Oklahoma City family fun sometimes takes us up, up and away.
"I would never fly with a baby. How can you possibly take a baby and a toddler on a six-hour flight?"
I have heard similarly incredulous statements from fellow parents since we had our oldest eight years ago. Since then, we've added more children and flown with them since they were old enough to have a passport. International travel is a given in our family, as my husband's entire family lives in Costa Rica.
We have a home away from home with family anxious to see them; getting there is less comfortable but flying has never discouraged me from taking my children to see their grandparents. If family is the most important relationship we have, then the path to see relatives also has its place, so making the trek is a small price to pay for some awesome memories and stronger ties.
Oklahoma City's Will Rogers World Airport has some features that make flying more comfortable now than ever for families, as do many airports remodeled with families in mind. We went to Costa Rica over Christmas this year and here's what I found helpful for traveling with Sam, 8, Isaac, 3, and Gabriel, 11 months:
- Ask for help at security: Babies and children don't have to remove their shoes to go through security. Let the TSA agent know you're traveling with a child; he or she can usually point you in the direction of the fastest line. Put your baby's milk and any other liquids/gels like hand sanitizer in a quart-size plastic bag that's easy to pull out. You'll have to fold your stroller to send it through the x-ray machine. I haven't had anyone ask me to remove my baby from his wrap carrier yet. If you're struggling with too many items to keep track of as you also balance your baby, ask for a private screening instead.
- Look for the nursing lounge: After you go through security at Will Rogers, go down the main hallway to the left, near the food court where you'll also find Sonic, Salt Lick and Moe's. There's a nice nursing lounge complete with a lounge chair and privacy curtain, a plugin for pumps and a diaper changing area. I was pleasantly surprised to see that the space was clean and easily accessible. I would much rather change my baby in a small space reserved just for parents and little ones where I can also feed him discreetly.
- Pack food and baby wipes: Meals on flights are becoming a thing of the past and there wasn't any food for purchase on the ones I took this holiday season either. Throw some light baby snacks into your carry-on but skip anything that requires a spoon. Also pack baby wipes; I haven't been to an airport yet with any available at the myriad of stores that abound in scarves and aspirin. Once you're in the airport, the beverages purchased on-site can usually be taken on the plane. If you're planning to make up formula, buy bottled water right there rather than struggling with bottles already mixed before passing security. Having a bottled drink for yourself or an older child can also make the wait for the in-flight drink cart seem less eternal.
- Plan for the wait: I'm not a big advocate of screen time but waiting in an airport is one of those occasions when kids get a pass. Whether you're showing up especially early for an international flight or just need to wait it out during a layover, know that it's part of the deal and plan accordingly. Let older children pack their own backpack, complete with puzzle books and novels. My kids' favorite way to pass the time? Riding the tram just to ride the tram, whether we're in Dallas or Atlanta or Miami. We go together and explore other terminals to make the time go faster.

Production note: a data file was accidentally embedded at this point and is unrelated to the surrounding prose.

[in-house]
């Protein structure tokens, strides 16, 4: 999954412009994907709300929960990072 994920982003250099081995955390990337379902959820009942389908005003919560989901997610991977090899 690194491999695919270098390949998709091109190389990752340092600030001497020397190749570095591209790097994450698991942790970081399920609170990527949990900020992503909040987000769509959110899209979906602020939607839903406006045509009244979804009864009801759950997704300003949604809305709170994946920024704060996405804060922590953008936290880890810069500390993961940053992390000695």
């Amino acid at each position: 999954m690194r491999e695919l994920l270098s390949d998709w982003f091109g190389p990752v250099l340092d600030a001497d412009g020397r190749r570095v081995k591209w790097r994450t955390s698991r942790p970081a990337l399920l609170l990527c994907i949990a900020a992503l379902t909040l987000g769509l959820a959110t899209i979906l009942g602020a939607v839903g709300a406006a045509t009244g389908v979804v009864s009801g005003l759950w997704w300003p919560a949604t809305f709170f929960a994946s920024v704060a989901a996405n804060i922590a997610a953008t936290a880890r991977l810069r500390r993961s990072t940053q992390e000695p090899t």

Once you're in the air, everything feels better somehow. Here are three tips for flying with babies:
- Pack plenty of toys: Go for new, interesting and easy to pick up. Keeping your baby entertained is the name of the game and the in-flight movie isn't going to do that for you at all. I collect and store age-appropriate toys from kids' meals throughout the year to pack in our carry-on because it's no big deal if they get lost. Ask for extra spoons, cups or other disposable flatware from the beverage cart. I kept our baby busy for more than an hour with three plastic cups during a bumpy flight and consider that a win.
- Make friends: I usually start out the flight introducing myself and my baby to the people sitting nearby. I always let them know that he usually does great on flights but if they're going to be annoyed, I'll gladly change seats before we start taxiing down the runway. A few people have taken me up on that offer and that's fine with me; I'd rather sit by someone who doesn't mind a baby nearby. It's just more comfortable for everyone. If I have a choice of seating, I try to sit in the last row, on the aisle. Learning the flight attendants' names and being friendly also is worth the effort when your child starts to get restless. They've offered me extra arms, space to play, snacks and toys that might not have appeared without some courtesy.
- Buy a nursing scarf: Hands down, the most useful item I've found for feeding a baby on a plane is a nursing scarf. It doubles as a baby blanket and can also help keep you warm when not in use. The extra large scarf is also less likely to get left behind since wrapping it around your neck as an accessory is part of the design.
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